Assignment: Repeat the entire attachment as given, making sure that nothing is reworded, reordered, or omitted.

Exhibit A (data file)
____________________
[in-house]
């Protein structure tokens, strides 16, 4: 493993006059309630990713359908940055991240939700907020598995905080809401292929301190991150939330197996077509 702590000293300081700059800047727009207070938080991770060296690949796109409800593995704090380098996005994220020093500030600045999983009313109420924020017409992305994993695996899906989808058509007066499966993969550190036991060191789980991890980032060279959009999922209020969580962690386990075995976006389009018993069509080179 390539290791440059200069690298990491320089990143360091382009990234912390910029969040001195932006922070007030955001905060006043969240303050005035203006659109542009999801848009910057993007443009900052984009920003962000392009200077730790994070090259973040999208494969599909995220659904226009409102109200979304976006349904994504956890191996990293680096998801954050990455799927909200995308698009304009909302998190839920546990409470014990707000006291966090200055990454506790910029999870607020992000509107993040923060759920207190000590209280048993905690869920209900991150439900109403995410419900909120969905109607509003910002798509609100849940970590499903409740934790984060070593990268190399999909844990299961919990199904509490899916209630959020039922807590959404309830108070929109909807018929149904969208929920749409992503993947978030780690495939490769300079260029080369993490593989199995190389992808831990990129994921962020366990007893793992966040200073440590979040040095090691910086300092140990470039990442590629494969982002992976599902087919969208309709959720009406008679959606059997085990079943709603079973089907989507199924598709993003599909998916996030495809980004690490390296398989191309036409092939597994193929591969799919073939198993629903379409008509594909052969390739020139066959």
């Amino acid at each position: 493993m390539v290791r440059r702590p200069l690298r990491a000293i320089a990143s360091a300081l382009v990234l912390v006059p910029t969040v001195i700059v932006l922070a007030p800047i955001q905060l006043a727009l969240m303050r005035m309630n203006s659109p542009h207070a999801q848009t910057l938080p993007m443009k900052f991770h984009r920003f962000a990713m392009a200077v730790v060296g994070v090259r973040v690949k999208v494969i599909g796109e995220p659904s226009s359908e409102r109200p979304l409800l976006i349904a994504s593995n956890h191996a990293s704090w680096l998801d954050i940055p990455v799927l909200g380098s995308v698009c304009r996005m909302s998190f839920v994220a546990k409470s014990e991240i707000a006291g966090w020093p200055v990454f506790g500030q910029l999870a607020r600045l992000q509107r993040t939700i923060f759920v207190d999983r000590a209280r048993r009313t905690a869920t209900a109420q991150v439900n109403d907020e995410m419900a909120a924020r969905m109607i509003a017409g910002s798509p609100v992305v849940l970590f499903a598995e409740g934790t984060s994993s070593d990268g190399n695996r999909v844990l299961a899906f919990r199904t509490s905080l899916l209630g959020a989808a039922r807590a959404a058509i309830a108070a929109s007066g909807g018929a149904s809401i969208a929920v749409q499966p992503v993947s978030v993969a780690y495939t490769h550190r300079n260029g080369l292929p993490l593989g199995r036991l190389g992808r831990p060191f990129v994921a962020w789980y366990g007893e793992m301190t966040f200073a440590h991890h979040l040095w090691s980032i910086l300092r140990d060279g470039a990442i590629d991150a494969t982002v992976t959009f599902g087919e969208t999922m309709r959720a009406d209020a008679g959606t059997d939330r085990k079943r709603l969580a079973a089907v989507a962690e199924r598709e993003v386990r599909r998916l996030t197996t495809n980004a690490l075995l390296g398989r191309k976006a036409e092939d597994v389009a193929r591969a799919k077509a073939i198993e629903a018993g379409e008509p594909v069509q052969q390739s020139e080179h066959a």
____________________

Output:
[in-house]
């Protein structure tokens, strides 16, 4: 493993006059309630990713359908940055991240939700907020598995905080809401292929301190991150939330197996077509 702590000293300081700059800047727009207070938080991770060296690949796109409800593995704090380098996005994220020093500030600045999983009313109420924020017409992305994993695996899906989808058509007066499966993969550190036991060191789980991890980032060279959009999922209020969580962690386990075995976006389009018993069509080179 390539290791440059200069690298990491320089990143360091382009990234912390910029969040001195932006922070007030955001905060006043969240303050005035203006659109542009999801848009910057993007443009900052984009920003962000392009200077730790994070090259973040999208494969599909995220659904226009409102109200979304976006349904994504956890191996990293680096998801954050990455799927909200995308698009304009909302998190839920546990409470014990707000006291966090200055990454506790910029999870607020992000509107993040923060759920207190000590209280048993905690869920209900991150439900109403995410419900909120969905109607509003910002798509609100849940970590499903409740934790984060070593990268190399999909844990299961919990199904509490899916209630959020039922807590959404309830108070929109909807018929149904969208929920749409992503993947978030780690495939490769300079260029080369993490593989199995190389992808831990990129994921962020366990007893793992966040200073440590979040040095090691910086300092140990470039990442590629494969982002992976599902087919969208309709959720009406008679959606059997085990079943709603079973089907989507199924598709993003599909998916996030495809980004690490390296398989191309036409092939597994193929591969799919073939198993629903379409008509594909052969390739020139066959």
């Amino acid at each position: 493993m390539v290791r440059r702590p200069l690298r990491a000293i320089a990143s360091a300081l382009v990234l912390v006059p910029t969040v001195i700059v932006l922070a007030p800047i955001q905060l006043a727009l969240m303050r005035m309630n203006s659109p542009h207070a999801q848009t910057l938080p993007m443009k900052f991770h984009r920003f962000a990713m392009a200077v730790v060296g994070v090259r973040v690949k999208v494969i599909g796109e995220p659904s226009s359908e409102r109200p979304l409800l976006i349904a994504s593995n956890h191996a990293s704090w680096l998801d954050i940055p990455v799927l909200g380098s995308v698009c304009r996005m909302s998190f839920v994220a546990k409470s014990e991240i707000a006291g966090w020093p200055v990454f506790g500030q910029l999870a607020r600045l992000q509107r993040t939700i923060f759920v207190d999983r000590a209280r048993r009313t905690a869920t209900a109420q991150v439900n109403d907020e995410m419900a909120a924020r969905m109607i509003a017409g910002s798509p609100v992305v849940l970590f499903a598995e409740g934790t984060s994993s070593d990268g190399n695996r999909v844990l299961a899906f919990r199904t509490s905080l899916l209630g959020a989808a039922r807590a959404a058509i309830a108070a929109s007066g909807g018929a149904s809401i969208a929920v749409q499966p992503v993947s978030v993969a780690y495939t490769h550190r300079n260029g080369l292929p993490l593989g199995r036991l190389g992808r831990p060191f990129v994921a962020w789980y366990g007893e793992m301190t966040f200073a440590h991890h979040l040095w090691s980032i910086l300092r140990d060279g470039a990442i590629d991150a494969t982002v992976t959009f599902g087919e969208t999922m309709r959720a009406d209020a008679g959606t059997d939330r085990k079943r709603l969580a079973a089907v989507a962690e199924r598709e993003v386990r599909r998916l996030t197996t495809n980004a690490l075995l390296g398989r191309k976006a036409e092939d597994v389009a193929r591969a799919k077509a073939i198993e629903a018993g379409e008509p594909v069509q052969q390739s020139e080179h066959a």